In addition, they both feel that; “over-pronation” is often seen as an evil that always needs to be corrected.  Neither of them really like the term “over-pronation” as it is used to describe anyone with a flexible foot. “Over-pronation” is really only a problem when someone exhibits injuries or aches and pains as a result of their gate. People are put in stability shoes all the time who don’t need them. A little strength training and running form drills will go a lot further in helping alleviate running induced aches than a stability shoe may. This is not to say that people can’t benefit from stability shoes, it’s just that they’re overprescribed.  Some of the best runners in the world are “over-pronators.”

Jordan states, “There have been many times (countless in fact) I have had someone say “I have high arches so I have (insert foot or running ailment)” and just as many say “I have low arches so I have (insert foot or running ailment).”  There are studies that correlate injuries with all foot types. It’s unfortunate that some runners think they are predisposed to bad form or poor mechanics because of over-pronation.”

My Altra Lone Peak’s have carried me 907 miles, through races, up mountains, and around the woods. Finding a good pair of shoes that make your body feel good, is most important!

Hopefully this article has given you something to think about the next time you are searching for running shoes.  A good shoe, that fits correctly can be a wonderful thing–helping you to race PR’s, go on fun adventures, and just feel better overall in your active life!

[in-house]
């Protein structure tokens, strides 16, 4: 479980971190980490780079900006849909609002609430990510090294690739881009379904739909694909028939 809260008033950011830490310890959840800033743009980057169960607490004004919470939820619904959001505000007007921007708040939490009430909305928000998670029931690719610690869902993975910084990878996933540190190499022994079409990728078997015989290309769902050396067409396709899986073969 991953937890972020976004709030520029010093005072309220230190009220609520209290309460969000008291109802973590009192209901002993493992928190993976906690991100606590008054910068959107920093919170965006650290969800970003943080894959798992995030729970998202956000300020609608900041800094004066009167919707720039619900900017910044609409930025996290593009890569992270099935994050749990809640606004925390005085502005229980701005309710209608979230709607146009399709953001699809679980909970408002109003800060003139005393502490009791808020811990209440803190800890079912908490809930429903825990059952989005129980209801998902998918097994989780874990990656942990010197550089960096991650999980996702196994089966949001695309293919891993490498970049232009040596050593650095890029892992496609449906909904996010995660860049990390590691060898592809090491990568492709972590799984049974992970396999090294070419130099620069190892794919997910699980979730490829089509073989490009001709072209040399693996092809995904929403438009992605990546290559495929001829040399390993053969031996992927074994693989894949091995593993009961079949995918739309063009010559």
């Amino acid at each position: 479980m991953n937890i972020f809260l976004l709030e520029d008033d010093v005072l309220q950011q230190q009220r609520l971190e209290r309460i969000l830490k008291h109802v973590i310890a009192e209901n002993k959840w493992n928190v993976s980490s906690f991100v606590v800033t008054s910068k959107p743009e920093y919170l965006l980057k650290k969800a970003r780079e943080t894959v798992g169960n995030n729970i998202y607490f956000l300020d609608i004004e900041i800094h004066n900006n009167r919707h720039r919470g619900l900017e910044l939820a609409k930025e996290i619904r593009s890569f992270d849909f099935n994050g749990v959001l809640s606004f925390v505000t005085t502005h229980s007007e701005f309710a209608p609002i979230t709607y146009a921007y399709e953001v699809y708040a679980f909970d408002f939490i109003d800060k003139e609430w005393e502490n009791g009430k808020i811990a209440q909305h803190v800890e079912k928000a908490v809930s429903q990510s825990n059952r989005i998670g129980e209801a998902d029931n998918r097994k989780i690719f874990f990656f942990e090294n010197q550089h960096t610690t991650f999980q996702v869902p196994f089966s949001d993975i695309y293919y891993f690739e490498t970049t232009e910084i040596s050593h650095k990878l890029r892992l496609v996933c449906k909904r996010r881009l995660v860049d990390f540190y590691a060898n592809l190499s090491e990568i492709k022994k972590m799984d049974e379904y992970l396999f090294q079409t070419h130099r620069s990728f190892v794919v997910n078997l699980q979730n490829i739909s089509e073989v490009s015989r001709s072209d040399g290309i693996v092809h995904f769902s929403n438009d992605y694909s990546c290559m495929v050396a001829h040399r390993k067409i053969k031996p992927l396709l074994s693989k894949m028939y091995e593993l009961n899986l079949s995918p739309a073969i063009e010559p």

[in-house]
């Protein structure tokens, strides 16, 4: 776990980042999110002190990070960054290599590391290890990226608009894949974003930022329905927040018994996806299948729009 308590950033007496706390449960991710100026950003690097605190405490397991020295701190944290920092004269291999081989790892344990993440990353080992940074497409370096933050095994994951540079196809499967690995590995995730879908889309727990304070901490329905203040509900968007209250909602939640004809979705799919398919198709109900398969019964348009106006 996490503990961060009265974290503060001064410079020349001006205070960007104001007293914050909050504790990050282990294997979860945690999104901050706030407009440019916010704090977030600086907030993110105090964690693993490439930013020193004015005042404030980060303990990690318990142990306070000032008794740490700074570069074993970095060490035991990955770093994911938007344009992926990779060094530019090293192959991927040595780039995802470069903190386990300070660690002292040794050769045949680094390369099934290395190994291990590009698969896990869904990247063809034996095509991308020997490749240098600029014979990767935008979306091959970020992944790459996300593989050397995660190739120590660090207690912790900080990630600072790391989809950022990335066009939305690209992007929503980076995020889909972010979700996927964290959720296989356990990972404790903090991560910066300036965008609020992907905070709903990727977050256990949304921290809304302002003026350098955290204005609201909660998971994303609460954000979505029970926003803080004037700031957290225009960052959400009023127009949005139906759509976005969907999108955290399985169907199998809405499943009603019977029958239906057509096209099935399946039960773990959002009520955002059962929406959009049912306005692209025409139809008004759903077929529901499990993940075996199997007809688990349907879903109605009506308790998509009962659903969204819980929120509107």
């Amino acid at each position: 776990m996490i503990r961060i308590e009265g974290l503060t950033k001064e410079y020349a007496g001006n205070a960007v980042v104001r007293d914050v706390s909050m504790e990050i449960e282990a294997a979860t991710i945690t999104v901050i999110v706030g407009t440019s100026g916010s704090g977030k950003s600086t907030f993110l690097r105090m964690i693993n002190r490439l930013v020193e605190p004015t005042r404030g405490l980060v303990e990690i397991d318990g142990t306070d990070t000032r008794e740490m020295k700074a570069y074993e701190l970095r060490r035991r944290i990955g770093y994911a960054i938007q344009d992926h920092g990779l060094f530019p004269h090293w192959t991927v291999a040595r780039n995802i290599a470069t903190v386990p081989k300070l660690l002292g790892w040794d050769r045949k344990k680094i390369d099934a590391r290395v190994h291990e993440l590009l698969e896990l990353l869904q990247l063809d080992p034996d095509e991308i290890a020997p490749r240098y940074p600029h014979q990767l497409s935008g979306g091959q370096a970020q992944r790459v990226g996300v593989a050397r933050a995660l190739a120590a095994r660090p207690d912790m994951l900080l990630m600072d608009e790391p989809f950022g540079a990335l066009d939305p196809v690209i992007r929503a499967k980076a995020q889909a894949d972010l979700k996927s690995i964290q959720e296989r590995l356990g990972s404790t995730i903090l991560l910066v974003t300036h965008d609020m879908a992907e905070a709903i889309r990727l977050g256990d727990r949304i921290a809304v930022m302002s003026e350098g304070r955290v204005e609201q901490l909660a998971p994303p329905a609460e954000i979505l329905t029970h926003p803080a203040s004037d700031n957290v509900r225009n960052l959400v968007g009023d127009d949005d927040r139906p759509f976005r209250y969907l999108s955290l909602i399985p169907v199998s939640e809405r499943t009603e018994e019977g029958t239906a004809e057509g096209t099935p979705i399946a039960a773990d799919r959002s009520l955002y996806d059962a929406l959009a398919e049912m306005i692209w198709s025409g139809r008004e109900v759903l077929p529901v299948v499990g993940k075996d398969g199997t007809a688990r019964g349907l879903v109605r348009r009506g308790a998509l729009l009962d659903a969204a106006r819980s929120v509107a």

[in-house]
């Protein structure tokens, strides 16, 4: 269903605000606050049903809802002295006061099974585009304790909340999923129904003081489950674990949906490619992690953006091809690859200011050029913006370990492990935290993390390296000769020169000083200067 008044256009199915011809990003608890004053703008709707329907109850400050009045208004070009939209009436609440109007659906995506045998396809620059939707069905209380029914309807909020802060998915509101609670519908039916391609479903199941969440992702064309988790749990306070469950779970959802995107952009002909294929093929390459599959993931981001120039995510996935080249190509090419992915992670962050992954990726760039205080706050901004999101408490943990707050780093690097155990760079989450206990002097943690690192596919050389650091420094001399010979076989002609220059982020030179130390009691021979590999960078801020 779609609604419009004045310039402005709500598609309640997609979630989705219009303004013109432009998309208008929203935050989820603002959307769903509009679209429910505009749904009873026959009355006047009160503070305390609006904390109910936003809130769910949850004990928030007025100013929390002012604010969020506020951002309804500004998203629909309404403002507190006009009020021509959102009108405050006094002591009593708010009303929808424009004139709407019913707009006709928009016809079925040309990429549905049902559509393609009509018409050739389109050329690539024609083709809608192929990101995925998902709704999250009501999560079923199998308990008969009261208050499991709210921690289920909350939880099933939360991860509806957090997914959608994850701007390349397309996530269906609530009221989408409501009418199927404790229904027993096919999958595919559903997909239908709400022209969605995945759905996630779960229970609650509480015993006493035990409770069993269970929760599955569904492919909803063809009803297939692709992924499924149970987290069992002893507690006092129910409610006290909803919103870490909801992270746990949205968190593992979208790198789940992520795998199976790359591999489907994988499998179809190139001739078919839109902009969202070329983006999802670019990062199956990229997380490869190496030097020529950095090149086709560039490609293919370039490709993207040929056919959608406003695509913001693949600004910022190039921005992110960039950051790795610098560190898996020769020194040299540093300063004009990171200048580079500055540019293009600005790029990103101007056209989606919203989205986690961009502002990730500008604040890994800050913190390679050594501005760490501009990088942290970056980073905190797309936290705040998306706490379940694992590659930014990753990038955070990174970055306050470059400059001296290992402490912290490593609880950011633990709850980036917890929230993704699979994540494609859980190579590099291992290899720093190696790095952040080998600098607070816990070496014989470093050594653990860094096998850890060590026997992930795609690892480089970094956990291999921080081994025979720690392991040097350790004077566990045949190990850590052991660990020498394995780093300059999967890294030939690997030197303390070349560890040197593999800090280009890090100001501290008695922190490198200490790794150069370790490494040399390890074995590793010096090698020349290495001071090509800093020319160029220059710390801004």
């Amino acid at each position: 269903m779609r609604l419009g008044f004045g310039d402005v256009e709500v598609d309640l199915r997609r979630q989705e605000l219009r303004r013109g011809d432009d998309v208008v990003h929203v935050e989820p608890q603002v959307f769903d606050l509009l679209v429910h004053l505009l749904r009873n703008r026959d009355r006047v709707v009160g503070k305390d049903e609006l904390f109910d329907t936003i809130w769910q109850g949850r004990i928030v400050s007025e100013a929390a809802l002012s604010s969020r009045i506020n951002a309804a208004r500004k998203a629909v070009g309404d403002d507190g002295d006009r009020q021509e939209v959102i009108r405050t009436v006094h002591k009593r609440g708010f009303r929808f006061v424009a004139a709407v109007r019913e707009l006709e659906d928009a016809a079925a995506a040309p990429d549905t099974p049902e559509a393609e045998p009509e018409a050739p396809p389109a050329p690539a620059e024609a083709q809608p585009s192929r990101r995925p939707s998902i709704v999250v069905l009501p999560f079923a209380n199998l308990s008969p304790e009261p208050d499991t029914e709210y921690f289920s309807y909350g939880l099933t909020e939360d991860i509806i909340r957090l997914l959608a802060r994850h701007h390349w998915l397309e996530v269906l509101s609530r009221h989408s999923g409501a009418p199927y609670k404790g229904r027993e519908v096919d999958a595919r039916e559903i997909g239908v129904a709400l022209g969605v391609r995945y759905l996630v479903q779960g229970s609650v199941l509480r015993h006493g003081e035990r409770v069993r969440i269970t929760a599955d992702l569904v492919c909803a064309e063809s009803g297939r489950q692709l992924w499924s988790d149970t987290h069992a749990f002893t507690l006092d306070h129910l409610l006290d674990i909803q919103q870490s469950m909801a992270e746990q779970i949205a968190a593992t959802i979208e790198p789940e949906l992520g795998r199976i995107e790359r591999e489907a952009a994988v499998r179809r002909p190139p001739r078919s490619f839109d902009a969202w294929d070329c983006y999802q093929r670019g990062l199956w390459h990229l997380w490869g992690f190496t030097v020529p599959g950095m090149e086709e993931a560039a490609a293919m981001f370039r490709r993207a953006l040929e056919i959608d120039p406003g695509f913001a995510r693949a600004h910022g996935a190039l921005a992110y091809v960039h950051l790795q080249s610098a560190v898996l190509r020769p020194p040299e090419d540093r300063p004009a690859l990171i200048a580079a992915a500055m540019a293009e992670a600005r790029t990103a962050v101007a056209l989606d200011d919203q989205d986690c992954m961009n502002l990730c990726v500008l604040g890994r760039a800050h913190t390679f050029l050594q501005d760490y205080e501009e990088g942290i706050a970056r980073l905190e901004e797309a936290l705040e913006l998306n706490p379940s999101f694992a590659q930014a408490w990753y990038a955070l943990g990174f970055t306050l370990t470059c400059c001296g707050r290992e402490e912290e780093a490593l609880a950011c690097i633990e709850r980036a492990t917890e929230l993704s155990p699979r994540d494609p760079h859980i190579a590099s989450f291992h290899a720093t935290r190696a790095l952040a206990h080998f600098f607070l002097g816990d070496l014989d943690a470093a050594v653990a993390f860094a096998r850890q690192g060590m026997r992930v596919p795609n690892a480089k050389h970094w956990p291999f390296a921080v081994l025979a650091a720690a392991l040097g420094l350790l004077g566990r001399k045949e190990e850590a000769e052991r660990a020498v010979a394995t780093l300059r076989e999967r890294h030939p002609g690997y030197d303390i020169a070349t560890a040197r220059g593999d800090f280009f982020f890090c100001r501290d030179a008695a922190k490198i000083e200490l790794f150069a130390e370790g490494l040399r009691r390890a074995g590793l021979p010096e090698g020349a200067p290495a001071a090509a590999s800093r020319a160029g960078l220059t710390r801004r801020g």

What are your thoughts? What are some of your favorite shoes and why?

 

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Blog Symposium: Is trail running becoming too commercialized?

Is Trail Running Becoming Too Commercialized?

When I read the topic for this month, my initial gut reaction was, yes it is.  Trail running is supposed to be the simplest, purest form of running.  Lace up shoes, go explore nature, take in the sights and sounds of the trail.  Now we are told that we need the right nutrition, water packs, shoes, and clothes.  However, when I really think about what is commercialized here in the US, my response is, no.  Trail running really isn’t too commercialized, in fact it is bringing awareness to people, who otherwise wouldn’t otherwise know,  that there is a whole wonderful culture of runners, and places to run that do not require roads.